Golf courses can be intimidating places. When new golfers take their first tentative steps out of the clubhouse they often feel they're in a hostile world whose rules of behaviour are arcane and complex. They are also, of course, often unnerved by their own relatively limited ability but be assured, other golfers are much less concerned with the distance you hit the ball than the way you behave.
Unlike many other sports, golf is a game where sportsmanship is of paramount importance, and where etiquette among players distinguishes it from many other sporting activities, thus elevating it into being far more than a case of hitting a golf ball around a manicured field, but rather a sport that requires a great deal of concentration and decorum. It is also a game enjoyed equally by men and women who have acquired the art of etiquette on the golf course, and so are familiar with rules of behaviour.
The most important thing to remember on the course is the safety not only of yourself but fellow players. Speaking as one who has been at the receiving end of a badly aimed golf ball I can testify that they can be lethal objects, as too can an over enthusiastic swing from a golf club. Fatalities have been recorded involving both types of incident.
Never practice swinging when other players are in the vicinity;
Always check behind you before making a practice swing;
If your ball looks to be heading towards other players (or to an area you cannot clearly see), shout 'fore' loudly.
Silence is Golden
Concentration is imperative for good scoring so any unwarranted diversion, whether it is someone chatting, jangling loose coins in their pockets or moving around beside you can ruin your train of thought.
Always keep a respectful distance when an opponent or fellow competitor is ready to play;
Don't make noises or movements when another player is preparing to hit the ball - in effect, do to others as you would have done to you
There is no doubt that golf provides everything you would require from a sport. It helps keep you fit and healthy, is the ideal way of getting out in the fresh air, it can work on all parts of the body, and is perfect for helping to lower stress. In fact, many golfers can spend hours walking around the course, rueing missed shots, discussing tactics and so on, oblivious that there may be 10 or 12 players hot in pursuit. So it is important to remember that you are not alone.
Forward plan your next and subsequent shots;
When it is your turn to play, be ready;
After you have played be prepared to move on and mark your scorecard after leaving the green;
Leave your clubs and/or trolley close to the partof the green nearest to the next tee.
Some golfers play faster than others and it is not only courtesy to invite speedier golfers to play through, such a requirement is encapsulated in Section 1 of the Rules of Golf. At least, threeballs and fourballs are expected to call through a twoball but the principle should always be, if others are moving faster, let them pass.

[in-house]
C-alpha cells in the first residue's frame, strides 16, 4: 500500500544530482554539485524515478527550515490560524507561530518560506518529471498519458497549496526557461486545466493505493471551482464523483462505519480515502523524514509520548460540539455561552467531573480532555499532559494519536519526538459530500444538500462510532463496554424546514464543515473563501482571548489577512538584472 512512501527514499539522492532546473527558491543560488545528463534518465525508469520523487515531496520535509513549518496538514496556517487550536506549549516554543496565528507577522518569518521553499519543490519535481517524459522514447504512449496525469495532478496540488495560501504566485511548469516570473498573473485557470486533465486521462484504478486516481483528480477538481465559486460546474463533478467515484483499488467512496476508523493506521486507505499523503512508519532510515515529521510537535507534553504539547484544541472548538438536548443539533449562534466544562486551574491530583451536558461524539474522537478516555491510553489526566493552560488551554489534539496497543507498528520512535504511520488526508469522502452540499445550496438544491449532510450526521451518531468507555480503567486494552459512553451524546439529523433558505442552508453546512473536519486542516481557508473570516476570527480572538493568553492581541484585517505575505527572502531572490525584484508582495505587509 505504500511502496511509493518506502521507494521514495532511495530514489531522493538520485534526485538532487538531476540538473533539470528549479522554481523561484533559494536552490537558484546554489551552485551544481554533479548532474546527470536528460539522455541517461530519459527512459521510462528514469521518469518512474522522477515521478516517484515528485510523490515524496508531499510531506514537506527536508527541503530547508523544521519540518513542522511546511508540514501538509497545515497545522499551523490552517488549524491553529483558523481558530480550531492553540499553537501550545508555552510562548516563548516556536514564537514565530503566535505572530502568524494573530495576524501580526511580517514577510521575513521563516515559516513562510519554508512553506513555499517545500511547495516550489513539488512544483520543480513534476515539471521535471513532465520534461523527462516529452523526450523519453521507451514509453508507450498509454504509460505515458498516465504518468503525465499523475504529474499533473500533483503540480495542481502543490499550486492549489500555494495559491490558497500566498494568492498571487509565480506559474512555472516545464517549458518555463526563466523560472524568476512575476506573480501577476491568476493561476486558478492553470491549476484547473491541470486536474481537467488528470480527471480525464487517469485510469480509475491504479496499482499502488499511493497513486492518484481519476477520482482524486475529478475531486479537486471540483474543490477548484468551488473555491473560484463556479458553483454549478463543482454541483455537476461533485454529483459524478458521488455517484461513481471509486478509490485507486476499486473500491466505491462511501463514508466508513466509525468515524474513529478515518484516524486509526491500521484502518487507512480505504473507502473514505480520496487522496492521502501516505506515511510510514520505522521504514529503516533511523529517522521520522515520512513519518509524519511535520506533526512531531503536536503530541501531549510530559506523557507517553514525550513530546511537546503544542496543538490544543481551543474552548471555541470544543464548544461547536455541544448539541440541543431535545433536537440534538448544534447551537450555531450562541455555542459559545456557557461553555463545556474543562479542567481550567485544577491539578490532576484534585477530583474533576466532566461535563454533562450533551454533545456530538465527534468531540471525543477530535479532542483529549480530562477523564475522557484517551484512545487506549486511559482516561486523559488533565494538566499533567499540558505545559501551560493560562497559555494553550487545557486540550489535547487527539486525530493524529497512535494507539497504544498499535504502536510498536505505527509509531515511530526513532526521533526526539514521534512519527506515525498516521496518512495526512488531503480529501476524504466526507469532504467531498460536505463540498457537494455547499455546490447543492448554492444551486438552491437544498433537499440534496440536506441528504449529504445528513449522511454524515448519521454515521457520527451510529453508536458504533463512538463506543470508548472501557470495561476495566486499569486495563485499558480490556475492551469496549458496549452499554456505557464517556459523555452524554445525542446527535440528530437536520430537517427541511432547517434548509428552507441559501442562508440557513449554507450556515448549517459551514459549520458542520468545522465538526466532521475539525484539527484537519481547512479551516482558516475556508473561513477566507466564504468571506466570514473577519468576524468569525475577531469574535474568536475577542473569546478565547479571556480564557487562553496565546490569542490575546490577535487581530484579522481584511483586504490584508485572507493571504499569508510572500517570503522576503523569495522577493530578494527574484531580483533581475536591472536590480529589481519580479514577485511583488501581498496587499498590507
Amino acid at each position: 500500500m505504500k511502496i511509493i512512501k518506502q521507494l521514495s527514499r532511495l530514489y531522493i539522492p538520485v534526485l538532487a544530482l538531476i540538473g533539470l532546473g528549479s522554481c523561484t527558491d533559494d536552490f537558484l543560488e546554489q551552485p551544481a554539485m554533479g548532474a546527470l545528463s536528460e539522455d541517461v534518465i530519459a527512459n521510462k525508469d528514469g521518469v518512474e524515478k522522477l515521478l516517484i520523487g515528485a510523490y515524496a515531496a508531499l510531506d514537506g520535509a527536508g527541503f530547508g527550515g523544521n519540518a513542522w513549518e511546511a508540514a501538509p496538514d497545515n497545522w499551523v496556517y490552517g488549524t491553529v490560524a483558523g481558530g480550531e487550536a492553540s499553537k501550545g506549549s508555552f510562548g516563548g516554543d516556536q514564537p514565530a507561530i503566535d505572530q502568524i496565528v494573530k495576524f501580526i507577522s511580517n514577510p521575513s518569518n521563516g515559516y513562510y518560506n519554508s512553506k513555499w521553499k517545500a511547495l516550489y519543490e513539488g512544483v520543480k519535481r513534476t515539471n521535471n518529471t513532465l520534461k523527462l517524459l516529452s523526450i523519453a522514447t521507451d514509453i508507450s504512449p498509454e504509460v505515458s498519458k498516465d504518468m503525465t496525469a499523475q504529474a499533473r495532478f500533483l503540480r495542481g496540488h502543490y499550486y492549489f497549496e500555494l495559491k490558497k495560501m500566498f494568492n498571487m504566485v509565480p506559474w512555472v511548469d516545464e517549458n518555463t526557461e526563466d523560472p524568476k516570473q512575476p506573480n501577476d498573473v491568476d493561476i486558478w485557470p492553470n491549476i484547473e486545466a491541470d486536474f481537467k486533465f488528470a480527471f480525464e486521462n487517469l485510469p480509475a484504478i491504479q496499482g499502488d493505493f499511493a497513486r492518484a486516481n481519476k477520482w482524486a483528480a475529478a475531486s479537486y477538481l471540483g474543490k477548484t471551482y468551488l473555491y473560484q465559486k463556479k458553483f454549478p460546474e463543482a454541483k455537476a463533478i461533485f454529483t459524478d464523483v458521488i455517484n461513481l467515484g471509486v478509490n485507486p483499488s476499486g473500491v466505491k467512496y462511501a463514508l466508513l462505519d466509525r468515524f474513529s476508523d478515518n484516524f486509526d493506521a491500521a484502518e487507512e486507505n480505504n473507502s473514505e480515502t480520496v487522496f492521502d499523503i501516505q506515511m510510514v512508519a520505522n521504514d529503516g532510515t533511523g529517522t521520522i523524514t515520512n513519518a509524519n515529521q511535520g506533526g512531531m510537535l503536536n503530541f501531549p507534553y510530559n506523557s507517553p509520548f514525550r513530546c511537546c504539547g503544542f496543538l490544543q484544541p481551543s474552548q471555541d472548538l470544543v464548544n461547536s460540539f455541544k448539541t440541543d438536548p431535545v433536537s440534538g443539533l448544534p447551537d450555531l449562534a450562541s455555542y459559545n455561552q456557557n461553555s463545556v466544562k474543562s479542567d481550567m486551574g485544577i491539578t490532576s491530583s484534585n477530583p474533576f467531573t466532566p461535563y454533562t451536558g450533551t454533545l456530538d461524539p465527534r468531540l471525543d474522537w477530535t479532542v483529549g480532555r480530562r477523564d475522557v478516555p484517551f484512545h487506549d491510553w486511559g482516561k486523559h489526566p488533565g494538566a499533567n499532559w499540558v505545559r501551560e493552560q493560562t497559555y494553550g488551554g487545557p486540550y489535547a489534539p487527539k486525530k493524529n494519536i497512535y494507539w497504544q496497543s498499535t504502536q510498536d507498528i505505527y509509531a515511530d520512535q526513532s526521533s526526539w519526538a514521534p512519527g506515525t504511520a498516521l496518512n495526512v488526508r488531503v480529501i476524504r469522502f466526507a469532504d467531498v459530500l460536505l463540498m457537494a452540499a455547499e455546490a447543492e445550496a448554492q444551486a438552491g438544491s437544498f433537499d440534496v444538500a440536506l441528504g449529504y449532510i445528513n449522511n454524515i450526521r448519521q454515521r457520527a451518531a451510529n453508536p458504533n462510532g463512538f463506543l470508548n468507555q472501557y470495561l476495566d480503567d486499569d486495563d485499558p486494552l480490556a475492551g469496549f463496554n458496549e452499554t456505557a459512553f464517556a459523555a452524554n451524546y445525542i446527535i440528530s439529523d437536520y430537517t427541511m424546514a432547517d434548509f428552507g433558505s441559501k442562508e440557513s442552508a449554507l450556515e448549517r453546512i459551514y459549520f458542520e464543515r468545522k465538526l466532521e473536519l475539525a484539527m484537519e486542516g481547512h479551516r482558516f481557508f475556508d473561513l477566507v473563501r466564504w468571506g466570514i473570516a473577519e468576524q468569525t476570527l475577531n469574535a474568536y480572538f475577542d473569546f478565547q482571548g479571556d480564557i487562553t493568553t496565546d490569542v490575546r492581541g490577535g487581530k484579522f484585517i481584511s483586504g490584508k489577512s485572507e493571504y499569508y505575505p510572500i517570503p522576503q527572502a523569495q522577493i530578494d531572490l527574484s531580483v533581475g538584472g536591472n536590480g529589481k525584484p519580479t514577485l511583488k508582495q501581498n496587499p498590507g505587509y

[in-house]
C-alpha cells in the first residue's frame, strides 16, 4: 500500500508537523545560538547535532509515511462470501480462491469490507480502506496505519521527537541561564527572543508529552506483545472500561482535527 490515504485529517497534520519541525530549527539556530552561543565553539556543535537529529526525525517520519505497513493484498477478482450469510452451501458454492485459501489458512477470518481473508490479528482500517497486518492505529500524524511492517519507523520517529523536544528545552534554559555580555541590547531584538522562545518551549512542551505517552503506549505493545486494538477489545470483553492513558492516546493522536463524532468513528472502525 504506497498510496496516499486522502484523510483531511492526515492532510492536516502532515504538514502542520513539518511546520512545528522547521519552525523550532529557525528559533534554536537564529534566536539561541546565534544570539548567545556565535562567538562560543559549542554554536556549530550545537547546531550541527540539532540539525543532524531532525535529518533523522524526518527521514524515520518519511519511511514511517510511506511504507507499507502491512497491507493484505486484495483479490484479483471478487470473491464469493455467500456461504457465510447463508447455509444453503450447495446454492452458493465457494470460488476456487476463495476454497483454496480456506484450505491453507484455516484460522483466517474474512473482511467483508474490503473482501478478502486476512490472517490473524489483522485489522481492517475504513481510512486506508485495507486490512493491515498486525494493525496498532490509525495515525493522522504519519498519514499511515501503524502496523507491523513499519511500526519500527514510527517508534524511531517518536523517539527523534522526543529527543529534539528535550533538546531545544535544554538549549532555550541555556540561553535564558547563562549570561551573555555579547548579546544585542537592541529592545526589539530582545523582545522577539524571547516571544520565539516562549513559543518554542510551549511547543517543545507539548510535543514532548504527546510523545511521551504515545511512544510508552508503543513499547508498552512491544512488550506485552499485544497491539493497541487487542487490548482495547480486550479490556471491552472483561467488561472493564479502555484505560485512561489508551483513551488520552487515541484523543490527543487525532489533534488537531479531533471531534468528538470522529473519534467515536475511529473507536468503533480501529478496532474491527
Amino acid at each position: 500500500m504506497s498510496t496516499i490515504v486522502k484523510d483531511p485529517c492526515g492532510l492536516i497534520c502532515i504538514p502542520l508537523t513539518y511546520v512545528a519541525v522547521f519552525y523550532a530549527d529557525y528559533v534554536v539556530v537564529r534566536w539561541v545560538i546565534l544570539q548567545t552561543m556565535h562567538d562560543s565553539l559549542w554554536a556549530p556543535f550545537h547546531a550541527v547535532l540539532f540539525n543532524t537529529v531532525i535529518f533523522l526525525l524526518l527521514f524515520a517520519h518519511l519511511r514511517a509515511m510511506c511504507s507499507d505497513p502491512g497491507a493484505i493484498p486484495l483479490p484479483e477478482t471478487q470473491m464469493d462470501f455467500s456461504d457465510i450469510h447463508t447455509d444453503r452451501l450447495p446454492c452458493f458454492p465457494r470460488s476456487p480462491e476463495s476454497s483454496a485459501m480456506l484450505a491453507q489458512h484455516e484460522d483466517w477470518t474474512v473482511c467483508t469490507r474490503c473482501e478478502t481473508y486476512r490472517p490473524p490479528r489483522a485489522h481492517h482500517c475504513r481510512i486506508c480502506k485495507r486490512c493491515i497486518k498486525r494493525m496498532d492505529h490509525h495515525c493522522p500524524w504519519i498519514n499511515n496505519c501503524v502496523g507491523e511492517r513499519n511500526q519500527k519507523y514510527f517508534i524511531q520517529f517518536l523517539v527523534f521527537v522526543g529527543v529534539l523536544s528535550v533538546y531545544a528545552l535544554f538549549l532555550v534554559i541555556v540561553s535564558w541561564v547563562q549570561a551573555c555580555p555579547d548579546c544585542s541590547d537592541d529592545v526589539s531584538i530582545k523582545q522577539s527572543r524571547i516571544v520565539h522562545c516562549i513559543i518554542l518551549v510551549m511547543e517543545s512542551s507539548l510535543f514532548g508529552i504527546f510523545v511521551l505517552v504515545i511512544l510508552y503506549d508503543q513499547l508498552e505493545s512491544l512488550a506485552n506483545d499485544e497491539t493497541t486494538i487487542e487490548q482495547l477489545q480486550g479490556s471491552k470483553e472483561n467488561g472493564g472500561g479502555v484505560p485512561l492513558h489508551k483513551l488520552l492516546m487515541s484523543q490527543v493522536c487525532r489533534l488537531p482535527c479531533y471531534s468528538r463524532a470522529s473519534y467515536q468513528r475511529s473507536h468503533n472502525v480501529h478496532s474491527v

Incidentally, the same section of the Rules mentions that single players have no standing on the course and this is one of the most widely misunderstood parts of the Rules. It means that you are not obliged to call a single through simply because he or she is (inevitably) moving more quickly. It does not mean that you ignore the single player while you, for example, spend five minutes (or even one minute) looking for a lost ball.
Alternatively, should the situation be that the group ahead are having their own problems you could always politely suggest that perhaps you could play through but either way, remain courteous, cool and calm.
It remains a truism of golf that the group ahead always plays with maddening slowness while those behind are always in an all-fired hurry.
All golfers have bad days even professionals who have been playing for years. But it isn't anyone's fault so don't fly into a temper, don't take it out on fellow players, and above all don't take it out on the green.
Care of the course
Some courses suffer the pain of 30-40,000 rounds of golf a year, not to mention the divots gouged from fairways, trails of sand emitted from bunkers and dents, or pitch marks created by balls falling onto the green. It takes a lot of hard work and long hours to bring a course to the high standards golfers demand and yet it can only take a couple of hours for a group of people to undo all that work.
Rake bunkers that you have visited;
Replace any divots you create;
Do not fling or drop the flagstick to the green when it no longer needs to be tended but lay it down. If you have a bad back, use your putter to gently lower it to the ground;
When replacing flagsticks do so gently, harsh use can damage the hole;
Remember that unrepaired pitch marks may take weeks to recover, whereas those that are instantly repaired heal within 24 hours;
Get into the habit of repairing your own pitch mark and one other;
If you wear traditional spikes in your shoes, be considerate and pick your feet up when walking on the green, especially in the vicinity of the hole
If the ground is soft, do not lean on your putter while your playing partners putt as this can leave indentations in the putting surface.
You may not need a driver's licence to drive a golf cart but the way some golfers operate these vehicles, perhaps there should be an obligatory driving test.
Drive at a moderate speed, you aren't on a race track;
Make sure you keep to marked pathways;
Always keep carts away from the greens and off the teeing ground;
Remember that on loose surfaces, such as gravel or pine needles, or on wet grass, it's easy to lock the wheels and skid;
Don't overload your cart.
Finally, don't be a bad loser. Or perhaps as Bobby Jones, joint founder of the US Masters put it so succinctly: 'In golf, customs of etiquette and decorum are just as important as rules and governing play.'
|| 30 - MAY 2002